formerly Diane's Addled Ramblings... the ramblings are still addled, just like before, and the URL is still the same...
it's just the title at the top of the page that's new

Thursday, January 21, 2016

We're All In the Same Boat...

Cancer is a great leveler, I've discovered.

I mean, I knew it, I guess. We all know it, don't we? We know that cancer doesn't discriminate. It attacks young and old, black and white, Republican and Democrat, rich and poor, Christian and Atheist.

Cancer doesn't give a shit.

But you know who does give a shit?

The people cancer affects... the people whose cells it infects... the people it hits like a ton of bricks, knocking them off their feet, winded and stunned, daring them to get up and fight.

And the people who love those people.

And the people who help all of those people get through it.

Yesterday I was at the cancer center, waiting for them to call me for my appointment. A tall, elegantly dressed woman walked in. She was wearing an expensive cashmere coat and beautiful powder blue leather gloves, and she carried a bag that I'm pretty sure cost more than my first car. She was, as my friend Mel would say, a fancy lady. And I could tell right away she was a newbie. She had that shell-shocked look of one who doesn't quite believe she has to be there and who doesn't yet know the protocol.

I wore that look for quite a while.

And she was all alone. I know many people have trouble with that, with even the idea of someone being alone in the cancer center, but I also know that I went to (and wanted to go to... and still go to) most of my appointments by myself.

Some things are hard to share, man.

After she checked in and got her bracelet, she sat down across from me in the waiting area. I smiled at her and she nodded. Her expression made me swallow hard and blink back tears. It was so... pained.

I remembered my first few visits to the cancer center. I couldn't even make eye contact with anyone. I couldn't speak. I fought back tears from the moment I walked through the door until the moment I left.

I hated it.

I still hate it.

But it's gotten easier.

You can get used to just about anything, can't you?

Anyway, she sat there, still, waiting, looking straight ahead, tears welling.

My heart hurt for her. Part of me wanted to offer up some words or a gesture of encouragement, but I didn't. I didn't move. I didn't say or do anything. I'm not sure why. Maybe because I would have been uncomfortable had a stranger talked to me during my first few visits... I would have burst into tears and I would have hated that.

That's what I told myself anyway.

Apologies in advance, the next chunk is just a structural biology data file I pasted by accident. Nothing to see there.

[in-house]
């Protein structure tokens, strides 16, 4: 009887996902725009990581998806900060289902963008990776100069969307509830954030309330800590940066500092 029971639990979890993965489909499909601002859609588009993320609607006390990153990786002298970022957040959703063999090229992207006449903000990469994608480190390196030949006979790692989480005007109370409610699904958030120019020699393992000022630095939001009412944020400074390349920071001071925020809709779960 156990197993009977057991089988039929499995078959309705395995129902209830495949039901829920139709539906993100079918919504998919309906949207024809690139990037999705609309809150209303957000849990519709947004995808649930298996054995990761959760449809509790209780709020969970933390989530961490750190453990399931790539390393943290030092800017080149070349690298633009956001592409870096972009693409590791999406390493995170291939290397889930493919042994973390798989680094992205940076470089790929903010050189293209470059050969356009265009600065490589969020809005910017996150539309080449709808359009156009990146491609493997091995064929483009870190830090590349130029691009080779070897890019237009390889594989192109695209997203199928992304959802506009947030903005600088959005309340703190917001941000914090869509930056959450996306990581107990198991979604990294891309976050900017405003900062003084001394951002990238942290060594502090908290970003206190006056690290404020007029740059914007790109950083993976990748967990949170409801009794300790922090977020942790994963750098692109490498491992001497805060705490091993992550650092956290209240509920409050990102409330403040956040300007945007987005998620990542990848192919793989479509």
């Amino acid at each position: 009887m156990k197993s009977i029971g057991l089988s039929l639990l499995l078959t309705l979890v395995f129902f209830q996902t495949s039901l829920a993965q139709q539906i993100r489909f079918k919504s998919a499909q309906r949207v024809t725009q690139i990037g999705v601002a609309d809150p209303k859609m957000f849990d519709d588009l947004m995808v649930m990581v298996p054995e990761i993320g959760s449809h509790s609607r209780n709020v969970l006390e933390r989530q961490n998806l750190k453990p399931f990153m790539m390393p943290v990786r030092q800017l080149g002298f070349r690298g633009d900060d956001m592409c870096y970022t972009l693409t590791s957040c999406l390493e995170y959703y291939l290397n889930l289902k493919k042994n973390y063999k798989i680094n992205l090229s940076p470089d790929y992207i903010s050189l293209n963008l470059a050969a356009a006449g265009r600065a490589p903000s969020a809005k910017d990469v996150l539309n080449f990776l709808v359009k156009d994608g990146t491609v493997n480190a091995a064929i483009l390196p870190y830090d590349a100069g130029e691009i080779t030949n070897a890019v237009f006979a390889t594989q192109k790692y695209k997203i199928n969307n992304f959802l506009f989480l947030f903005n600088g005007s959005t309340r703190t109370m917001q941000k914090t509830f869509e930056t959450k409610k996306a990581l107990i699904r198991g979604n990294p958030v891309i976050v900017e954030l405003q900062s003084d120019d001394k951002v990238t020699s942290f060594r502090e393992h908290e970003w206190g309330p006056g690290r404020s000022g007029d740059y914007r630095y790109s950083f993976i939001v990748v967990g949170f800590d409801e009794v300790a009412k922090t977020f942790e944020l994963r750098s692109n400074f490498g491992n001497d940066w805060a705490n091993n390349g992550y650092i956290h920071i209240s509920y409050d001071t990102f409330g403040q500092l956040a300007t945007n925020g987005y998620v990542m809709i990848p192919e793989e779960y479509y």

Then, the woman sitting to my left got up. She was about the same age as the new lady - older than me by about a decade, I'd say. She was bald under her knitted cap (not a strange sight in that environment, certainly) and she stooped when she shuffled across the floor. She was wearing an old sweatshirt, tattered at the cuffs, stained sweatpants, and ratty sneakers, and when she smiled at me, I could see gaps where teeth had once been.

She was not a fancy lady.

But she sat right down next to the lady with the cashmere coat and the expensive bag, she took her beautifully manicured right hand into both of her own gnarled, work-worn ones, and she said softly (but with great surety), "It's OK, honey. You ain't alone here."

And the fancy lady looked at her for a long moment, and then, as tears streamed down her face, she hugged that not-fancy lady hard.

And I had to clear my throat and look away.

Those ladies taught me a couple of lessons yesterday.

I learned that sometimes it's not enough to give a shit. 

I learned that sometimes you have to show it. 

And I learned that cancer really and truly is a great leveler.


Chris Nik said...

True, heartfelt, compassionate. Sometimes we all need each other and that's ok.

Sherri Murphy said...

Beauty full. <3

The Thorn Whisperer said...

The universe cares not one wit about the trappings we choose to hang over, and in front of, the reality of our existence. It is nothing but an illusion. The universe can quickly strip us bare and leave us cold and shivering in front of all those we had hoped to impress with our fancy shrouds and drapes. We had best be comfortable in our loin cloth before we start dressing up or we could very well be shivering, naked, AND embarrassed when the universe strips us of those adornments…………Ok, that sounds a bit pretentious, but I suppose a tall glass of Jack and Coke can do that. But I’m not going to change it. Liquid bravery I suppose. (Rest assured, one day, the universe will strip me of my pretentious proclivities and I embarrassed.

Julie said...

The risk of reaching out. What a gift that lady offered. And the ability to receive without judgment. Again, a gift. Thank you for sharing these beautiful words.